BTRIPP (btripp) wrote,

Another strange one ...

I am either "poorly suited" to the genre, or I have been picking up particularly odd psychological books of late, as here's another one that I couldn't wait to get done with. To me, at least, Dr. Elio Frattaroli's Healing the Soul in the Age of the Brain: Becoming Conscious in an Unconscious World is an inexplicably strange book. It seems to want to veer off in a half a dozen directions, but never quite does, nor does it really hew to the expectations raised by it's title and sub-title.

First of all, Dr. Frattaroli is a psychotherapist in the traditional (not to say cliché) mold, doing "talking therapy" in a seat out of the line of sight of the patient, with several-times-a-week appointment schedules. This leads to an initial confusion when he starts talking abut "the soul", as this is hardly a standard psychotherapy category, and he never really defines what he means by it. Obviously, were this a book by Guru Hoosyurpapa or some such, I'd be easier able to triangulate the term ... here I spent most of the book just guessing.

Secondly, Dr. Frattaroli is extremely hostile to "The Medical Model" which treats psychological illnesses as physical manifestations that can be "dealt with" simply by prescribing a drug (or a whole series of drugs) to quash various symptoms of mental distress. He makes a very good case for this being ultimately counter-productive in many, if not most cases, where the symptom (panic attacks, for example) are simply a warning sign (or "call for help") for some deeper malaise that needs to be worked through ... this being somewhat akin to responding to a fire alarm by disconnecting the alarm. A perfect analogy would be the 70's NFL model, where athletes were so drugged up that they could play on broken bones, making it through games that would eventually cost them their careers as minor injuries became major, somewhere beneath the threshold of pain perception.

However, he is so strident about this (although, to his credit, he does discuss cases where medical approaches are appropriate, and discusses his own tendencies towards being strident) that I began to think that this 450-page book was simply a "stealth Scientology" tome, being that he approaches Tom Cruise-like antipathy towards "the Medical Model" of drug-based psychiatry.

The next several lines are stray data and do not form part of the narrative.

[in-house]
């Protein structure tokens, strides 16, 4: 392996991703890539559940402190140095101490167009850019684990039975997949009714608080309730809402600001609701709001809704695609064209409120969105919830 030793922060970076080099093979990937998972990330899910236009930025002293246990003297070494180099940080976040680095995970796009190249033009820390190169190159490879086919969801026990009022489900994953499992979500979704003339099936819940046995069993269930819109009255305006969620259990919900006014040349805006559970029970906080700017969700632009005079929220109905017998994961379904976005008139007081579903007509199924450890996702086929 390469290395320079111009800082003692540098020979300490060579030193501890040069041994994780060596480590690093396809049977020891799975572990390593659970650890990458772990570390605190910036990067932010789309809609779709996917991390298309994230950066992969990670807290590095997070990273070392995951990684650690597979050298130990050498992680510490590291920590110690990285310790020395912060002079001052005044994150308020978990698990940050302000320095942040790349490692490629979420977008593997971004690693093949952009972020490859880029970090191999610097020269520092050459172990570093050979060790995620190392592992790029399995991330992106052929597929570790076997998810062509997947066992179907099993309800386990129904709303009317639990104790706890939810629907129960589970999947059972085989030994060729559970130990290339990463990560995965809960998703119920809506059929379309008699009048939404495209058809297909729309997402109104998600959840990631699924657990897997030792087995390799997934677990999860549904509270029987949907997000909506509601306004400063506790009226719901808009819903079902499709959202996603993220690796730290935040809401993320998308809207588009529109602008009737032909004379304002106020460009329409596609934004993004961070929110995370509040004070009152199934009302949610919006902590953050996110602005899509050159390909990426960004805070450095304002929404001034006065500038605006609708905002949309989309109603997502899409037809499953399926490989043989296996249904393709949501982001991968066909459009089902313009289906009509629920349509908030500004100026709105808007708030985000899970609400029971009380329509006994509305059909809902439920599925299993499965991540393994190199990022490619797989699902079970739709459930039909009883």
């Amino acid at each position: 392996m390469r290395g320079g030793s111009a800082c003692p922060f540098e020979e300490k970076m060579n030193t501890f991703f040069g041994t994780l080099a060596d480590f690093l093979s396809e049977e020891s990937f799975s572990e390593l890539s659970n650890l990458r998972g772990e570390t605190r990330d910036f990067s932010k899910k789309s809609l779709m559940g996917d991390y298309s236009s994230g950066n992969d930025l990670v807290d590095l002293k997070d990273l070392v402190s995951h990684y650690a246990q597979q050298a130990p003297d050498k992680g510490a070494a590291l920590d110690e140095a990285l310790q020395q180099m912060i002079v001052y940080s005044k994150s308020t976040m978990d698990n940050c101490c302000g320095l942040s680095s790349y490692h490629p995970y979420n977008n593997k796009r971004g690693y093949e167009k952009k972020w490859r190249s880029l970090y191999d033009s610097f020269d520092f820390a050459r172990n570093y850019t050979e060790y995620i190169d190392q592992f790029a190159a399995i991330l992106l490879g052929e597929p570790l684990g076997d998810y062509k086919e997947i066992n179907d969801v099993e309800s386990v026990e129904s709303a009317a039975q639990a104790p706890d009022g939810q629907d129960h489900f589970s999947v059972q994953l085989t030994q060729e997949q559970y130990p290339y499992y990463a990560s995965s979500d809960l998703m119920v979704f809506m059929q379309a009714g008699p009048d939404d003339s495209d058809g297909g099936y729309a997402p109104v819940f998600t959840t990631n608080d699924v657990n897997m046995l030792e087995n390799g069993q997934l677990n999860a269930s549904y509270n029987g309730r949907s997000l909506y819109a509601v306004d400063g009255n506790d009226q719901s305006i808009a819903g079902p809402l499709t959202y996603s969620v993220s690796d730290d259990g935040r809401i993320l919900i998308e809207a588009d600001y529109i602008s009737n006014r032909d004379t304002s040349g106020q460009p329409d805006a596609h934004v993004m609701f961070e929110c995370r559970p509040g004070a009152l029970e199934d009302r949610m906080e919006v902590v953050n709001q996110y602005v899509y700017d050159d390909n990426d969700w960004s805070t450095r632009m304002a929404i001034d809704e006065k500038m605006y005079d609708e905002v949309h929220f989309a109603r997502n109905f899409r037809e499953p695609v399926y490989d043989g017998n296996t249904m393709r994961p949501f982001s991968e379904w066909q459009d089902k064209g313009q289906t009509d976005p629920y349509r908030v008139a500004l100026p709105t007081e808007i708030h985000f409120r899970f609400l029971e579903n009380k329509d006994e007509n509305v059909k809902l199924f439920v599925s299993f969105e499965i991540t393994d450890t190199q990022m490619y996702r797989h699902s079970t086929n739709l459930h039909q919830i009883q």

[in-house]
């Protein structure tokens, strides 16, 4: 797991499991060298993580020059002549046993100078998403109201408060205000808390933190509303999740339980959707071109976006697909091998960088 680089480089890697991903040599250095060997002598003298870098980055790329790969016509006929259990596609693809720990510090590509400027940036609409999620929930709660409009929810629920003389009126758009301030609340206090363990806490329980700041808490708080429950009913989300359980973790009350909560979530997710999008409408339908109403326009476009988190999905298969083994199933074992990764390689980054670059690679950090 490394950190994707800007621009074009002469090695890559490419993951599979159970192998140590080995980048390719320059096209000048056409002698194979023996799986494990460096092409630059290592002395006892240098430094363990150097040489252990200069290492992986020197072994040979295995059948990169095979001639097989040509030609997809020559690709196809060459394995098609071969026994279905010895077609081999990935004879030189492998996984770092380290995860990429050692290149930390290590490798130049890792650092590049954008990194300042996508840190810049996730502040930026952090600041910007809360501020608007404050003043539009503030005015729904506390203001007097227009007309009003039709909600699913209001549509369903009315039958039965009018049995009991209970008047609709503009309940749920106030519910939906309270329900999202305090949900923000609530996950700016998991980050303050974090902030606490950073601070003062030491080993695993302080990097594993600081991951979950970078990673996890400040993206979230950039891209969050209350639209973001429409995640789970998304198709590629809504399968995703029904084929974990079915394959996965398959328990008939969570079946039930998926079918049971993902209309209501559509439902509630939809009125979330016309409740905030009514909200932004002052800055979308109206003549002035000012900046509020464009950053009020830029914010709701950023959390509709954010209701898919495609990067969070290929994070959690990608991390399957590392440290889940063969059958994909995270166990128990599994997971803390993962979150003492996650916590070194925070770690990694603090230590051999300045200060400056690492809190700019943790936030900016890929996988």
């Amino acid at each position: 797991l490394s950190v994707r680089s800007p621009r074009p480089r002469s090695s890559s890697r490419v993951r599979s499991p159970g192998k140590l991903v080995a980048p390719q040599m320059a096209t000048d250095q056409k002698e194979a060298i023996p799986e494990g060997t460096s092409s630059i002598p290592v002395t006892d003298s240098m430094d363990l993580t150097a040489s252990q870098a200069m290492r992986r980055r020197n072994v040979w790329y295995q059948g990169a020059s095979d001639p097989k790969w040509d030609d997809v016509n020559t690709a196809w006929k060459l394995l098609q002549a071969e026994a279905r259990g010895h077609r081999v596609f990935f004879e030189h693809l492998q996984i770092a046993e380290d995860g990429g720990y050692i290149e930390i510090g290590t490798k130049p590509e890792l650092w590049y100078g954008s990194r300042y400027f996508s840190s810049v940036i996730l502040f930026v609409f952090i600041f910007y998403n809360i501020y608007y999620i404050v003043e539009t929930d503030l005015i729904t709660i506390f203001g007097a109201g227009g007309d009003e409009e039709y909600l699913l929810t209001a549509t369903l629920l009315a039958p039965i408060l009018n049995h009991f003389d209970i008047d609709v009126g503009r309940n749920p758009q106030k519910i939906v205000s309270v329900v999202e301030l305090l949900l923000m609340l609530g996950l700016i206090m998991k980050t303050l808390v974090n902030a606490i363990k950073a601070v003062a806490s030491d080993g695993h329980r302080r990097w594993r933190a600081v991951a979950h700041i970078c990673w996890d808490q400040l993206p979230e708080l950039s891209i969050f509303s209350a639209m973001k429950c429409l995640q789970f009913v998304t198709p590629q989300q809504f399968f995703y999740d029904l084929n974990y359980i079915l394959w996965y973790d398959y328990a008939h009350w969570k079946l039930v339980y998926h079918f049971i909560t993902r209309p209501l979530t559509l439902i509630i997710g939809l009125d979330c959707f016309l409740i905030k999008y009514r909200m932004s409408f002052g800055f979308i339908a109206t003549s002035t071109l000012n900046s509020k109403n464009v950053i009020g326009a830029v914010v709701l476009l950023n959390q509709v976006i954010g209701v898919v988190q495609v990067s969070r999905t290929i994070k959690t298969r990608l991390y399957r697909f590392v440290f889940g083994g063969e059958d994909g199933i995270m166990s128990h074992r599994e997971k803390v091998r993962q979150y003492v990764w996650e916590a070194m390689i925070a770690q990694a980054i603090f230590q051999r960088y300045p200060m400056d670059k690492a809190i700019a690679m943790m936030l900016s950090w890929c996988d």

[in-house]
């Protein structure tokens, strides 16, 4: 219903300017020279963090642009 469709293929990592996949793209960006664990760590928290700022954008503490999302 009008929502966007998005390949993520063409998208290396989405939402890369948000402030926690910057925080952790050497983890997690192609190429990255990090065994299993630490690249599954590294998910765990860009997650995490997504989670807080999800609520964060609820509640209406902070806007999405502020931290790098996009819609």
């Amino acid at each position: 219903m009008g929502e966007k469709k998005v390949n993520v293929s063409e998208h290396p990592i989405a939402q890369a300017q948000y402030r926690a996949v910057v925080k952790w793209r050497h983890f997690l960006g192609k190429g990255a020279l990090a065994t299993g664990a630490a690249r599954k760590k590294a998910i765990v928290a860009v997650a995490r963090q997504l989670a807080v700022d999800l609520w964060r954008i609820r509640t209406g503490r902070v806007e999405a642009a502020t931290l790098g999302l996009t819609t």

Of course, his true bile is reserved for "managed care", which he feels is destroying the vast majority of lives it touches in the psychological fields, but you'd sort of expect that coming from a shrink who seems to typically see patients five times a week for extended periods of time. Given the realities of "the medical business", this likely means that he only sees very well-to-do patients, or the institutionalized and other "wards of the state".

The most interesting parts of the book were his expositions of therapeutic courses with various patients. Once again, here's a book where a lot of the therapy seems to be about him and not the patients, but he does go into the theoretical basis of "transference and counter-transference", and how the therapist almost by default must be personally engaged with the patient, yet able to objectify his/her own reactions.

Frattaroli posits two "modalities" of treatment, "The Swimming Pool" where everything is set up to maximize "safety", where all negative emotional states need to be medicated, etc., and "The Quest" where the patient is trying to find that truly healthy and whole state. He falls back on these patterns quite a lot, but largely just to label stuff he doesn't like, as neither are particularly deeply fleshed out.

As far as "becoming conscious in an unconscious world" ... he never gets there. While he makes a very good case for traditional psychotherapy (and has some very interesting things to say about Freud), the book never quite gets above a gripe fest of where psychology, and the business of same, is going.

I'd picked this up via Amazon (as a throw-in to get an order over $25 for free shipping) some time back on a close-out. It is still in-print in the paperback edition, so should be out there were you inspired to check it out, but "very good" copies of the hardcover can be had for as little as $0.99 (plus shipping) from the new/used guys. Again, it could "just be me" not connecting with books like this, but this certainly "wasn't my cup of tea", yet, as Dennis Miller always points out, your mileage may vary.

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Tags: book review
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